The reputation of Russian weapons is in question due to the conflict in Ukraine

Russian soldier / EPA-EFE / SERGEI ILNITSKY

Photos with destroyed and abandoned weapons coming from Ukraine, especially on the Russian army и machinery, begin to raise doubts about the quality and durability of products of the Russian defense industry, writesAt Chinese media.

Destroyed Russian tank in Ukraine / Photo: Free Press - Kristina Atovska

SCMP (South Shina morning post) reports a study by the ISEAS-Yusuf Ishak Institute in Singapore, which reveals that the conflict in Ukraine has damaged the reputation of the Russian defense industry in Southeast Asia.

Russia has been the largest arms exporter in Southeast Asia for the past two decades, but since 2014, the value of its contracts has been steadily declining.

The institute estimates that the war only complicates the defense industry's efforts to increase sales and is likely to lead to a further decline in arms exports to the region.

"The poor performance on the battlefield of the Russian armed forces has caused significant damage to the reputation of Russian-made weapons and machinery," said Ian Story, the report's author.

The downing of a Russian fourth-generation SU-35 fighter jet with an anti-aircraft missile is reportedly expected to affect Vietnam's plan to buy the SU-35. A serious blow to Russia's reputation was the destruction of the Moscow cruiser in the Black Sea, which became the largest warship destroyed since World War II. This is followed by the dozens of destroyed helicopters, tanks and similar equipment, which so far had the highest marks in various tests and trials.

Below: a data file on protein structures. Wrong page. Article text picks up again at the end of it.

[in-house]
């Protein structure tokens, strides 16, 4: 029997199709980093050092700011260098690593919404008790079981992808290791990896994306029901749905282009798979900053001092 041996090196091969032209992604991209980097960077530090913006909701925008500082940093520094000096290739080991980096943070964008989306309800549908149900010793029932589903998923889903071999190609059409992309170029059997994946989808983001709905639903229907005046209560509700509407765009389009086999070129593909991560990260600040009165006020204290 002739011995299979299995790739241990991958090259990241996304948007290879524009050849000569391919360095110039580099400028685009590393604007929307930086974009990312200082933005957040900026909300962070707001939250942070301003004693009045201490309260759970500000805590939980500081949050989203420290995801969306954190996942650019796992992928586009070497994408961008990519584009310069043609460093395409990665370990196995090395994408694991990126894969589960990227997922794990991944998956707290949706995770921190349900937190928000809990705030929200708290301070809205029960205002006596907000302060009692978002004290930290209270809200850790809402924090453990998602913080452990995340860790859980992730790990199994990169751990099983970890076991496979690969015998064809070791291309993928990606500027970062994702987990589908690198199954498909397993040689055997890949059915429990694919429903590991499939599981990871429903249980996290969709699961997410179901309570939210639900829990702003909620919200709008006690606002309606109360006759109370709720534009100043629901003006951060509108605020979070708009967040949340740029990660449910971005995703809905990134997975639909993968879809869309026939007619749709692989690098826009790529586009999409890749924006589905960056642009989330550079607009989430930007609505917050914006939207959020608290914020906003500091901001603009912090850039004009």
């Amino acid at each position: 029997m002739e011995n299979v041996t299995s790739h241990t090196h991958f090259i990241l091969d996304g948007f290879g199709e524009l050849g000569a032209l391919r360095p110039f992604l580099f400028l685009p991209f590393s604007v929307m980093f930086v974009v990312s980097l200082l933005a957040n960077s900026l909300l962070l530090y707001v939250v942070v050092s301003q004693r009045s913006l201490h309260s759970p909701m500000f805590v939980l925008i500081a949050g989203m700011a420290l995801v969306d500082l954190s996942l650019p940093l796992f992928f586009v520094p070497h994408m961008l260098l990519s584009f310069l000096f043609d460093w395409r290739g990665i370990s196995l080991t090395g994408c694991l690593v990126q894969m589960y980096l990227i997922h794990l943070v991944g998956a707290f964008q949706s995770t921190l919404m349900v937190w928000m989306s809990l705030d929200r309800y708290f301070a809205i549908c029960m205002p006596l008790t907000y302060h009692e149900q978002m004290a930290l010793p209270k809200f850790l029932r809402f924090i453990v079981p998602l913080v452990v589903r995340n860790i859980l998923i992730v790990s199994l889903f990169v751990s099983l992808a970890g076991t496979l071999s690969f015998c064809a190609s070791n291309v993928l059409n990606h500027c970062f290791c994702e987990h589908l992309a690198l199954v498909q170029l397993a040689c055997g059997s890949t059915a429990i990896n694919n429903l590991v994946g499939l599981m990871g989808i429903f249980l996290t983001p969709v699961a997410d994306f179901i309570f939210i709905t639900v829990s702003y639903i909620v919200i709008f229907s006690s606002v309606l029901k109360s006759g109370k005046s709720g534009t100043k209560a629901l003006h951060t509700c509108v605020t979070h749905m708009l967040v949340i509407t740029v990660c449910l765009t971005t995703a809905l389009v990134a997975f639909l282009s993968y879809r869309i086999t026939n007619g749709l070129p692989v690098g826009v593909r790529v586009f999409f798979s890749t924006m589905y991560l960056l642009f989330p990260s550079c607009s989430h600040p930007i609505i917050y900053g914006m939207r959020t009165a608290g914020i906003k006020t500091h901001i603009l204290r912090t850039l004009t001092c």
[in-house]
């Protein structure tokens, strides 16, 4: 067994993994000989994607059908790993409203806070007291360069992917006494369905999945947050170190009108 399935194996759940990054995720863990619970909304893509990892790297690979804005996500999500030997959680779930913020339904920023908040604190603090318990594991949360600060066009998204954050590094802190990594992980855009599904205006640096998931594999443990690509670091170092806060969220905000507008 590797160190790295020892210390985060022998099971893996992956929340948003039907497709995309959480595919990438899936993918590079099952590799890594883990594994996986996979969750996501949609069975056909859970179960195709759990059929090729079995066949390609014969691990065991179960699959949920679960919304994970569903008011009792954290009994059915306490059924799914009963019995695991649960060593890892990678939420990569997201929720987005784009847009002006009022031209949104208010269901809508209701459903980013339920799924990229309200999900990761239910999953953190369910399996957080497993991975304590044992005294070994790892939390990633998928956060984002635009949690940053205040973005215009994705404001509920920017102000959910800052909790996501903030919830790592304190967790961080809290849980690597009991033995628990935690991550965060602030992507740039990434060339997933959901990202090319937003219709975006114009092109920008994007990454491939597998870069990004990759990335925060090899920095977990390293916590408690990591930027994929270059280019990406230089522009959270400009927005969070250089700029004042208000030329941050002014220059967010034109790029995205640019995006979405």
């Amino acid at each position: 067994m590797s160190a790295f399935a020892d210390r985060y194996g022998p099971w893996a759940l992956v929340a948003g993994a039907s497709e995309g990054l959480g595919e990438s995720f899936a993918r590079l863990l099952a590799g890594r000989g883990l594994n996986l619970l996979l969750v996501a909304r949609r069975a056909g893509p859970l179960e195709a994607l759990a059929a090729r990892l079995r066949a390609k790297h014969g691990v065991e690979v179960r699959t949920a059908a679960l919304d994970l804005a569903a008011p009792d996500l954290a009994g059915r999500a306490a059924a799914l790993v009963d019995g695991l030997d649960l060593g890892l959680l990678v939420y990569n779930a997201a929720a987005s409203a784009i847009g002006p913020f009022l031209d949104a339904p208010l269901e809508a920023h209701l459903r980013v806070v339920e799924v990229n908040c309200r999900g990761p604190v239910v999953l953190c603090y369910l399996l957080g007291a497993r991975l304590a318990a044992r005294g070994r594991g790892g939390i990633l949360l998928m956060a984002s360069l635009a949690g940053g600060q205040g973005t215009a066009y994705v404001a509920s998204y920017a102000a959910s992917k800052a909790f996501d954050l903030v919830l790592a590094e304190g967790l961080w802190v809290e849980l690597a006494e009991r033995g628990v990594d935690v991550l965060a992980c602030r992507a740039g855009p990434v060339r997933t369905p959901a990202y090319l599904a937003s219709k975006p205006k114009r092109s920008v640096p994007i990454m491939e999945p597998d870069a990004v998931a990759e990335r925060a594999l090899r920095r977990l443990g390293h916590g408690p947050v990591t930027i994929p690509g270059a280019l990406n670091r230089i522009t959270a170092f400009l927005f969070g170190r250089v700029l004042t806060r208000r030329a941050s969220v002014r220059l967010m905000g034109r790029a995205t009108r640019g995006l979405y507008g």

In defense of Russian military equipment, Zakari Abusa of National War College in Washington explains that the real mistake is not in Russian equipment, but in the "tactics", incompetent leadership, unmotivated soldiers and misconceptions on which the decision to go to war was based. .

On future contracts will also affect the depletion of Russian stockpiles of all kinds of weapons and ammunition, the replenishment of which will take precedence over the armaments of the rest of the world.

A serious problem for current and future buyers of Russian weapons will be Western sanctions, which bar Russia from supplying micro-chips and general parts that could be used for the military industry and its products.

With the exception of nuclear weapons, Russia offers its customers the full range of weapons at its disposal, from warplanes and submarines to tanks and personal weapons, mainly at cheaper prices than weapons manufactured in the United States and Europe.

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